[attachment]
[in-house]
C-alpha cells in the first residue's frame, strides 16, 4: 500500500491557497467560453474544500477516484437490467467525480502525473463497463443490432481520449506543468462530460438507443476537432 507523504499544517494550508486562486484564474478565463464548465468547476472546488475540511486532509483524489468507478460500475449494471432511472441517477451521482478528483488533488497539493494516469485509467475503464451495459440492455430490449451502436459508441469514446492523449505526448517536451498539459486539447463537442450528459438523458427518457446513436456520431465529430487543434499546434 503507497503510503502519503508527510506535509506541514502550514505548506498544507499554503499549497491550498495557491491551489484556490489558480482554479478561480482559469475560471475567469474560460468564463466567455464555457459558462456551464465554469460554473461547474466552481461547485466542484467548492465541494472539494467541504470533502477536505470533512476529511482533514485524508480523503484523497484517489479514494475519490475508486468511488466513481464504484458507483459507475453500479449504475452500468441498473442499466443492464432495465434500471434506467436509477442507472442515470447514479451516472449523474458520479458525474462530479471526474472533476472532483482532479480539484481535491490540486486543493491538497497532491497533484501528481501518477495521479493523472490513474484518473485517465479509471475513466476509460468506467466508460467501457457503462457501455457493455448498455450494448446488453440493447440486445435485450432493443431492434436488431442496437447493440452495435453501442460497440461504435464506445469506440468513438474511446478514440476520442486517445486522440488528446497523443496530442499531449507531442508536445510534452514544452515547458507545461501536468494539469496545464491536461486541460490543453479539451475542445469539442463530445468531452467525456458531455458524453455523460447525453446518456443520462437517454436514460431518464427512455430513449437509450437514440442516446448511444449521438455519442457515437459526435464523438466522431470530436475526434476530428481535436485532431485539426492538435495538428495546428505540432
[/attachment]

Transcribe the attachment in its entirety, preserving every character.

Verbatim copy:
[in-house]
C-alpha cells in the first residue's frame, strides 16, 4: 500500500491557497467560453474544500477516484437490467467525480502525473463497463443490432481520449506543468462530460438507443476537432 507523504499544517494550508486562486484564474478565463464548465468547476472546488475540511486532509483524489468507478460500475449494471432511472441517477451521482478528483488533488497539493494516469485509467475503464451495459440492455430490449451502436459508441469514446492523449505526448517536451498539459486539447463537442450528459438523458427518457446513436456520431465529430487543434499546434 503507497503510503502519503508527510506535509506541514502550514505548506498544507499554503499549497491550498495557491491551489484556490489558480482554479478561480482559469475560471475567469474560460468564463466567455464555457459558462456551464465554469460554473461547474466552481461547485466542484467548492465541494472539494467541504470533502477536505470533512476529511482533514485524508480523503484523497484517489479514494475519490475508486468511488466513481464504484458507483459507475453500479449504475452500468441498473442499466443492464432495465434500471434506467436509477442507472442515470447514479451516472449523474458520479458525474462530479471526474472533476472532483482532479480539484481535491490540486486543493491538497497532491497533484501528481501518477495521479493523472490513474484518473485517465479509471475513466476509460468506467466508460467501457457503462457501455457493455448498455450494448446488453440493447440486445435485450432493443431492434436488431442496437447493440452495435453501442460497440461504435464506445469506440468513438474511446478514440476520442486517445486522440488528446497523443496530442499531449507531442508536445510534452514544452515547458507545461501536468494539469496545464491536461486541460490543453479539451475542445469539442463530445468531452467525456458531455458524453455523460447525453446518456443520462437517454436514460431518464427512455430513449437509450437514440442516446448511444449521438455519442457515437459526435464523438466522431470530436475526434476530428481535436485532431485539426492538435495538428495546428505540432